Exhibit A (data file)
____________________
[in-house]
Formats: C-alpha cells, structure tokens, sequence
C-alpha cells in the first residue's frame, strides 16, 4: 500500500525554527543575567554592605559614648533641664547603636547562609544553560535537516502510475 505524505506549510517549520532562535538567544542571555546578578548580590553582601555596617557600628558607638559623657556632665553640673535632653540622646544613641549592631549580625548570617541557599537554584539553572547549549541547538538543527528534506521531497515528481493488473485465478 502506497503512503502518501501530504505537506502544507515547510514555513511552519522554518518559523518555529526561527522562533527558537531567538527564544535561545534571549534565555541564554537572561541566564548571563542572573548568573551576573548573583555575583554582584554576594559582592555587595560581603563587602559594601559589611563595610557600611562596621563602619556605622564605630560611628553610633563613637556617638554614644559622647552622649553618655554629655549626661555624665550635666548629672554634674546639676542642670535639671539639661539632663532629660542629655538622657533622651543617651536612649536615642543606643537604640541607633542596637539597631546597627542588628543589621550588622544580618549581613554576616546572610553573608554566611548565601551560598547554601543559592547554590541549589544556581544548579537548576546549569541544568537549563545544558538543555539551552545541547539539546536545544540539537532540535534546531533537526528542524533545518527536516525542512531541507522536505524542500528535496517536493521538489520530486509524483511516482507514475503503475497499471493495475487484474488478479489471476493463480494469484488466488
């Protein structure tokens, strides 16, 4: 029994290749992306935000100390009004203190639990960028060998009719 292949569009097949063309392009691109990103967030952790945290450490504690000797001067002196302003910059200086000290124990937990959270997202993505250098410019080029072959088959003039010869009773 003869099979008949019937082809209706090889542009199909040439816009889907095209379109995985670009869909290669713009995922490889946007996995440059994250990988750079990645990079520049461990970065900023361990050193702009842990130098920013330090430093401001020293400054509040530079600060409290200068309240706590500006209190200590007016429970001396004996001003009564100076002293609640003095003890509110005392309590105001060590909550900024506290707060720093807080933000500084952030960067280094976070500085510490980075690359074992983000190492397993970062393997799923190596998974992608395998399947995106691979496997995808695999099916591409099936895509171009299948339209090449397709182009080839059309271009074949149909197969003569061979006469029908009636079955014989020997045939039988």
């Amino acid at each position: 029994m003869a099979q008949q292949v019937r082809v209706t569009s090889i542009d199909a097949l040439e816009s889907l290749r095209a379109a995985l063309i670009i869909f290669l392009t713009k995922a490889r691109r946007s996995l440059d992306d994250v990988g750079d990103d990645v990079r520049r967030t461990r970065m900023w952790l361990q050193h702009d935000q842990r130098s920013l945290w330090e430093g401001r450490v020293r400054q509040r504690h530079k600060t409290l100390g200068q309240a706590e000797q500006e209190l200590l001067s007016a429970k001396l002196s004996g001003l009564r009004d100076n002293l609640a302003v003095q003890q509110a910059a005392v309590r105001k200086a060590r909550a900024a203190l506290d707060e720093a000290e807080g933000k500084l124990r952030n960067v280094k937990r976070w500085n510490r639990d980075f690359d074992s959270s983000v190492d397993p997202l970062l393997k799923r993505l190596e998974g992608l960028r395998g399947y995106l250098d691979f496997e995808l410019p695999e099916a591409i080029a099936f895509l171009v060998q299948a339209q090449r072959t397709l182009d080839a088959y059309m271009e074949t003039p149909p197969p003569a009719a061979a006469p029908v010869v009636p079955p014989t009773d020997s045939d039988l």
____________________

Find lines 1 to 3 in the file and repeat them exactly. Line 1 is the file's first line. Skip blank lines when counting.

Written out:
[in-house]
Formats: C-alpha cells, structure tokens, sequence
C-alpha cells in the first residue's frame, strides 16, 4: 500500500525554527543575567554592605559614648533641664547603636547562609544553560535537516502510475 505524505506549510517549520532562535538567544542571555546578578548580590553582601555596617557600628558607638559623657556632665553640673535632653540622646544613641549592631549580625548570617541557599537554584539553572547549549541547538538543527528534506521531497515528481493488473485465478 502506497503512503502518501501530504505537506502544507515547510514555513511552519522554518518559523518555529526561527522562533527558537531567538527564544535561545534571549534565555541564554537572561541566564548571563542572573548568573551576573548573583555575583554582584554576594559582592555587595560581603563587602559594601559589611563595610557600611562596621563602619556605622564605630560611628553610633563613637556617638554614644559622647552622649553618655554629655549626661555624665550635666548629672554634674546639676542642670535639671539639661539632663532629660542629655538622657533622651543617651536612649536615642543606643537604640541607633542596637539597631546597627542588628543589621550588622544580618549581613554576616546572610553573608554566611548565601551560598547554601543559592547554590541549589544556581544548579537548576546549569541544568537549563545544558538543555539551552545541547539539546536545544540539537532540535534546531533537526528542524533545518527536516525542512531541507522536505524542500528535496517536493521538489520530486509524483511516482507514475503503475497499471493495475487484474488478479489471476493463480494469484488466488